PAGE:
LONDON, Aug. 26 (UPI) — A survey of British doctors indicates their religious beliefs influenced end-of-life decisions of their patients.
The survey, published online in the Journal of Medical Ethics, indicates doctors in Britain who describe themselves as extremely or very non-religious were almost twice as likely as doctors saying they were deeply religious to report making decisions they thought would hasten the end of a very sick patient’s life.
Clive Seale of the London School of Medicine and Dentistry says the survey results also indicate:
– Doctors in hospital specialties were almost 10 times as likely as doctors in palliative care to make decisions likely to hasten the end of a very sick patient’s life.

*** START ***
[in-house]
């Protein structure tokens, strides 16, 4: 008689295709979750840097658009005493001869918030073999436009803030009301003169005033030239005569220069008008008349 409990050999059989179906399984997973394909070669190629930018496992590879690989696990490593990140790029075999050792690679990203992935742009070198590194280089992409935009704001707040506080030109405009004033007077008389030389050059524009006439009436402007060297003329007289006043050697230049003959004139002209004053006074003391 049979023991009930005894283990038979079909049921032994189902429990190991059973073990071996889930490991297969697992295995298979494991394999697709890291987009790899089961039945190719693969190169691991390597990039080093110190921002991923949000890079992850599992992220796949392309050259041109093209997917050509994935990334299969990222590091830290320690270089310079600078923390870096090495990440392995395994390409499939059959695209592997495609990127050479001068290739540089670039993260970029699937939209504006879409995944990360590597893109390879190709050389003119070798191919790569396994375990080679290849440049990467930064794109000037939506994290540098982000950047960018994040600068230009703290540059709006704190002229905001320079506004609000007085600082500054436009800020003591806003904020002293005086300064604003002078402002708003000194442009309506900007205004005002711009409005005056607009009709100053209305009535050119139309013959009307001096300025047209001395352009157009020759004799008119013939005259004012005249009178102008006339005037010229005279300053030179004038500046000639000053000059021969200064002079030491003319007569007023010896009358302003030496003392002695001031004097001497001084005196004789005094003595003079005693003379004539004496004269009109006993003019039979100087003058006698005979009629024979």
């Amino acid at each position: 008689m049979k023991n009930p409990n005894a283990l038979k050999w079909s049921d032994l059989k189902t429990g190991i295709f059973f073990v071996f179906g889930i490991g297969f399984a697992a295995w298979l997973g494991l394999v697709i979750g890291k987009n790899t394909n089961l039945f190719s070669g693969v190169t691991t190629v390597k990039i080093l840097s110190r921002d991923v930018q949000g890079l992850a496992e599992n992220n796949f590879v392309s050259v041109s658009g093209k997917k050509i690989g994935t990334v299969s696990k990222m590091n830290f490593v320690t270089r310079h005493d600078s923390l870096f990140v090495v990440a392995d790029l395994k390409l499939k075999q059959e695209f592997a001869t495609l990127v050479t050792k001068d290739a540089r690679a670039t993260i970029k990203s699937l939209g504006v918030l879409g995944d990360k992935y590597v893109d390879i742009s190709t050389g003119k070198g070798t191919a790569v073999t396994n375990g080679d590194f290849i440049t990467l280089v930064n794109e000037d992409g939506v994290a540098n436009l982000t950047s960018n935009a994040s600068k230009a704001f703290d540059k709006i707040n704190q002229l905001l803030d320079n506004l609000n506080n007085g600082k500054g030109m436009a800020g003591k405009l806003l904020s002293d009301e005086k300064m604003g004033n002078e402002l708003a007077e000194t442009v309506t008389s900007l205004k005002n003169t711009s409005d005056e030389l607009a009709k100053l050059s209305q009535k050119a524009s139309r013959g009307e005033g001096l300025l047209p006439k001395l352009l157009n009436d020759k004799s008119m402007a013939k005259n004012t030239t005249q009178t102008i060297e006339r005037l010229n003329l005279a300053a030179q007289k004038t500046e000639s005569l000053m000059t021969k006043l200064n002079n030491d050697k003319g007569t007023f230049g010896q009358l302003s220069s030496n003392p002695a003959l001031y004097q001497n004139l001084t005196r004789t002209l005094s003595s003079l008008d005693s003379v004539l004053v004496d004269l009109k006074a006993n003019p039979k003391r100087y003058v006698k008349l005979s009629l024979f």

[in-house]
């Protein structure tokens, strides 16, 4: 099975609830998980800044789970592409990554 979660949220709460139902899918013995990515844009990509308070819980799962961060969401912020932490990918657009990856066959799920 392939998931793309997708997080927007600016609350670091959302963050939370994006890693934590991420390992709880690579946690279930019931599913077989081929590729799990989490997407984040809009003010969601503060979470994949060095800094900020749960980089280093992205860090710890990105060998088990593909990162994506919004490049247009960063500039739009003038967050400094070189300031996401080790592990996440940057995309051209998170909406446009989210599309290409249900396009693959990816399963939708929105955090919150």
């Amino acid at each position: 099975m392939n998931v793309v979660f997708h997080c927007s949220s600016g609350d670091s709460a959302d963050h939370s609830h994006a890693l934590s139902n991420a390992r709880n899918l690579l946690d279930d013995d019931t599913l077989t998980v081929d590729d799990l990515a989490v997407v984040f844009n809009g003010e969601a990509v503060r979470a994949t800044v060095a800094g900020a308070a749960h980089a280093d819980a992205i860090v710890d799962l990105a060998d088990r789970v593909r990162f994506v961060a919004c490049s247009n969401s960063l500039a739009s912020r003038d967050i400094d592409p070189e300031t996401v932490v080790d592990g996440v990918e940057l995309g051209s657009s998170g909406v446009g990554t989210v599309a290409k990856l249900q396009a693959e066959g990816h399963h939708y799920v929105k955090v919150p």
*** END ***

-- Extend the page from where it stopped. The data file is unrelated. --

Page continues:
– Overall, white doctors, comprising the largest ethnic group among the respondents, were least likely to report strong religious beliefs.
– Asian and white doctors were less opposed to assisted dying/euthanasia legislation than doctors from other ethnic groups.
– Specialists in elderly care were somewhat more likely to be Hindu or Muslim, while palliative care doctors were somewhat more likely to say they were white, Christian and religious.
The findings were based on a postal survey of more than 8,500 doctors, of whom 4,000 responded and almost 3,000 also answered questions about the care of their last patient who had died.
No further survey details were provided.
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